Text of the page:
Waiheke beach race grows legs
It’s a sight you’ll see nowhere else: a race around a circuit that’s half sandy beach, half blue sea, hard-fought with a putter and then a roar by more than 60 amphibious boats.
They are Sealegs, the product of Kiwi ingenuity, invented and manufactured in Auckland.
Although they are exported to 55 countries around the world, their greatest concentration is on Waiheke Island, used year-round to drive from bach to beach and into the water for a spot of fishing.
On one day a year, though, the Sealegs camaraderie becomes serious competition in the Onetangi Beach Races. Being held next Sunday, February 11 — the date dictated by the timing of low tide on Onetangi’s 2km of wide, sandy beach — the Sealegs race is, for many, the highlight programme.
From a line scraped across the wet sand, teams run to their boats, fire up the engines and trundle impatiently along the beach. Then they head into the water, retract the wheels and transform instantly into racing craft, water pluming up behind them as they skim around the buoys and back to shore. Wheels down, engines up and they’re back into trundle mode again to reach the finish-line first to claim the honours.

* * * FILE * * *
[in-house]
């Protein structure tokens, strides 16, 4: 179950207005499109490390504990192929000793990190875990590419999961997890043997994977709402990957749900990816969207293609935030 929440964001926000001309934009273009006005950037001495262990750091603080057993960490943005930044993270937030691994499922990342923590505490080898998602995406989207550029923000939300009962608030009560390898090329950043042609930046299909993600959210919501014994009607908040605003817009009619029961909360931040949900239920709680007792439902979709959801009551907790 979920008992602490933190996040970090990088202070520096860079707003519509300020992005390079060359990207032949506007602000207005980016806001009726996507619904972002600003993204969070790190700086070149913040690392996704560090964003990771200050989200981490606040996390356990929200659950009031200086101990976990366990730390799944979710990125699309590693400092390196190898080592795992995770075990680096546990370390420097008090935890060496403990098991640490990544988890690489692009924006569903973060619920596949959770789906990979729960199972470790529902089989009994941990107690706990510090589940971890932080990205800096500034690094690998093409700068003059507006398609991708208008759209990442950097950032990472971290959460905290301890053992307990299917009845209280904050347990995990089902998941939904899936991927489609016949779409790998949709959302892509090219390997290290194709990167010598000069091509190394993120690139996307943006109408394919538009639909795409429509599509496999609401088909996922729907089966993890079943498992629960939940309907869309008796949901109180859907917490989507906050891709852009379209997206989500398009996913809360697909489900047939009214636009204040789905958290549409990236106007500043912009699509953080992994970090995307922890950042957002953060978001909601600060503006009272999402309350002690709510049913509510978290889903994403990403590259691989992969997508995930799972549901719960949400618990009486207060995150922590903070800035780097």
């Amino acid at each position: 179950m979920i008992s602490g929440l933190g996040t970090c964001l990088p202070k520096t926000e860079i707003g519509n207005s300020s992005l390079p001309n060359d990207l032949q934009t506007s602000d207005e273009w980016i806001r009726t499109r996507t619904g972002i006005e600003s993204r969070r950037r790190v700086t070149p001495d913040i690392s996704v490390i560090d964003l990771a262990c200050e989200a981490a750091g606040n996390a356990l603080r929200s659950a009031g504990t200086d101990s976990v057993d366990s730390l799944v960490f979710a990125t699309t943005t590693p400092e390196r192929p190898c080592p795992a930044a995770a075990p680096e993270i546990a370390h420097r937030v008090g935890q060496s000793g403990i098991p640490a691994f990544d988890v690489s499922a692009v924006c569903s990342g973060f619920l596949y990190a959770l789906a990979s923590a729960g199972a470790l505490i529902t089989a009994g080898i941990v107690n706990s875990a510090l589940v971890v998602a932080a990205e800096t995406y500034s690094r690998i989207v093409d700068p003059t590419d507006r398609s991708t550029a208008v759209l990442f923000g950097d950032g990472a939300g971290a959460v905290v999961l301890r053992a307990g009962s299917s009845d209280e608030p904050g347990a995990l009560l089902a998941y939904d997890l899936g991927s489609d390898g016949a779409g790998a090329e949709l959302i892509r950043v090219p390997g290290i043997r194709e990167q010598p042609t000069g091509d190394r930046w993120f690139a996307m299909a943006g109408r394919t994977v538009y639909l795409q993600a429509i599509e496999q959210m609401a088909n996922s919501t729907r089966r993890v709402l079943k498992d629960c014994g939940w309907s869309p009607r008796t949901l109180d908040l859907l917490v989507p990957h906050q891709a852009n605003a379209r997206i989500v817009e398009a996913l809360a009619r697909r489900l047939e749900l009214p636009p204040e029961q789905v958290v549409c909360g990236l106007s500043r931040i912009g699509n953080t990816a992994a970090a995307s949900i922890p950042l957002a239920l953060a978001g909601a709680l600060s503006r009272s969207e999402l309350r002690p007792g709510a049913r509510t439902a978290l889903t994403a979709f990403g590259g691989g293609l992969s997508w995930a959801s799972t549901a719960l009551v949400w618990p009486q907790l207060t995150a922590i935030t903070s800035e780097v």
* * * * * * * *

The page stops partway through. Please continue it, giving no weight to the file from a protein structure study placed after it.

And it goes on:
It’s an event the originators of this annual, and free, family day out could never have foreseen back in the 1890s. of the day’s Organised now by Waiheke Rotary Club as a fundraiser for local community groups and charities, the profits this year will purchase such diverse needs as dictionaries and defibrillators.
But for the thousands of locals and day-trippers who flock to Onetangi, it’s all about the classic pleasures of a day at the beach, supplemented by the fun of the races and competitions.
The Sealegs race is the greatest novelty, but there are the classics, too: horses power along the beach, and cute, hairy ponies in miniature racing sulkies are driven by children in slower but equally fiercely fought races. Segways skim silently along;
and lovingly-maintained old tractors give the impression of speed as they lumber down the beach, drivers bent over to lessen wind resistance.
There are running and wheelbarrow races for the kids, and some intense rivalry between the island’s police, ambulance, coastguard and fire crews in their obstacle race.
Between races, spectators can go for a dip and fuel up at the food trucks stalls or restaurants. There are sandcastle and sculpture competitions, a Big Dig for the kids, and Fashion in the Field contests for all.
A Silent Auction for $14,000 worth of donated goods runs throughout the day and includes accommodation, restaurant meals, wine and a fishing trip — not, though, in a Sealegs.
Sealegs compete on land and sea, in Waiheke Island’s race day. onetangibeachraces.co.nz Horses provide more traditional contests at the Onetangi Beach races.